Stephen Crisci jumped into the arms of St. John the Baptist wrestling coach Kevin Bartoli.
The bumps and bruises and fresh disappointments over four years all came to a head in a sea of happiness.
The Cougars' No. 1 138 pounder had just won an epic 8-7 decision over Chaminade’s Christian Schifano that included crowd chants, taunts and comebacks.
It was a celebration worth waiting for as Crisci had never won the CHSAA Championship.
“I wanted to go out as a champion,” Crisci said. “. . . Last week [when he lost a 10-2 decision to Chaminade’s Michael Semeraro] was heartbreaking and I didn’t want to let that happen again.”
The celebration was not scripted but it had meaning as Crisci was completing a promise to the man who challenged him and pushed him to be a champion.
“I told [Bartoli] earlier in the week, ‘if I win the state [CHSAA] championships I’m jumping,’” Crisci explained. “He said he would catch me.”
But Crisci was not the only wrestler to bring the crowd to its feet.
No. 1 182 pounder James Watterson of Kellenberg was one of 14 qualifiers for the CHSAA championship at Holy Trinity Sunday, but as the only representative for his school in the final, Watterson, a senior, had his last chance to achieve a dream.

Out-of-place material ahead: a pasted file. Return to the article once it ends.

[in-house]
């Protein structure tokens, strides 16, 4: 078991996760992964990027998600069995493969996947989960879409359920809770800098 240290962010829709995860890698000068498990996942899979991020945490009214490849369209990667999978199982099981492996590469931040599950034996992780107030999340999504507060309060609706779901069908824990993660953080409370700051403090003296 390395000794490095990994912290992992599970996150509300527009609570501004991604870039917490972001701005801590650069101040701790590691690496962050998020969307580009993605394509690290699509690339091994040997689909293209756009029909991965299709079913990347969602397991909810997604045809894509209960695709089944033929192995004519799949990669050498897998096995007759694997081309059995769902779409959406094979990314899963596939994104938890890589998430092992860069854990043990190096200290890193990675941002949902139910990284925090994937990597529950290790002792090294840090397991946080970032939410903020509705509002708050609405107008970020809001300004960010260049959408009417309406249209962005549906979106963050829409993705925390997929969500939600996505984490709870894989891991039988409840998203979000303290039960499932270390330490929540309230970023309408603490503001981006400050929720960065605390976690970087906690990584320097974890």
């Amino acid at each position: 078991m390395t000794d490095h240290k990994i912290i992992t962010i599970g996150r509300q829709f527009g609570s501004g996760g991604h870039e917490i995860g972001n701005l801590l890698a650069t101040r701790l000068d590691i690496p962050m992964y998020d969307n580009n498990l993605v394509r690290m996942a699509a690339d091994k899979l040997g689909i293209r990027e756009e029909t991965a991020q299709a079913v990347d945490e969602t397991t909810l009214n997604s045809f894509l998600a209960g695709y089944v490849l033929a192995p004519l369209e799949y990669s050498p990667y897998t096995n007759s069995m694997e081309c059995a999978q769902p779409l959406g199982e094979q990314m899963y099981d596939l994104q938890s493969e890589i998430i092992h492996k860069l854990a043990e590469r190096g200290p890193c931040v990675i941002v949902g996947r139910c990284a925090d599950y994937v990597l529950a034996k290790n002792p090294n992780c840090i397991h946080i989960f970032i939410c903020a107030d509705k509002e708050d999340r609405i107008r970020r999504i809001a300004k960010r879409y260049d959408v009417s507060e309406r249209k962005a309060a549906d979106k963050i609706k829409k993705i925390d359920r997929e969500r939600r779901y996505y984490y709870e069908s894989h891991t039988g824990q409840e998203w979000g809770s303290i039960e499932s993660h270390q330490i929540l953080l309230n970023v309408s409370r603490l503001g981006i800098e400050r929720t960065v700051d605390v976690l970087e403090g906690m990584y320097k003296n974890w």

As shouts of “Watty, Watty echoed throughout the crowded gym, Watterson took an 11-3 major decision overt Ronnie Jones from St. Joseph’s Collegiate Institute.
“It took my entire heart,” Watterson said “ . . . [Jones] was a good wrestler but I think I just overpowered him in the end."
Some time ago Kellenberg coach Eric Meisse might have envisioned an entirely different scenario. “I’m so happy for James,” Meisse said “He walked into our wrestling room four years ago with no experience. If you would have told me he would have been the Catholic State champ . . .,” Meisse chuckled. “ . . . He took advantage of all of his opportunities.”
As did Holy Trinity senior and No. 1 220 pounder Brian Holder, who won his bout over Xavier Prep’s Brandon Cohen, 4-3.
Holder, like those before him, credited the crowd, including those closest to him for helping during a tiring match. “I heard them the whole time [and] there were some big moments where it really got loud,” Holder said, “My Dad’s been coaching me since I was seven years old, he’s been at every one of my match’s for however long, he’s always been there coaching me and pushing me forward.”
As Holder, Watterson and Crisci and four other Long Islanders head to Albany they remind us that skill is only part of the equation.
“Once it gets down to the minute, its all about what you have here,” Crisci said as he pointed to his heart.
Chaminade won the team title with 259.5 points. Other notable bouts included No. 1 Shane Meenaghan (106) of Chaminade by pin over Devon Diaco of Xavier in 2:52, No. 1 Sean Flick (120) of St. Anthony’s by decision over No. 2 Izac Garcia (120) of St. John the Baptist, No. 1 Michael Sanfilippo of Chaminade (126) by decision over Matt Ash of St. Mary’s Buffalo and No. 1 Rocco DeMartino (132) of Chaminade by decision over Zach Ash of St. Mary’s Buffalo.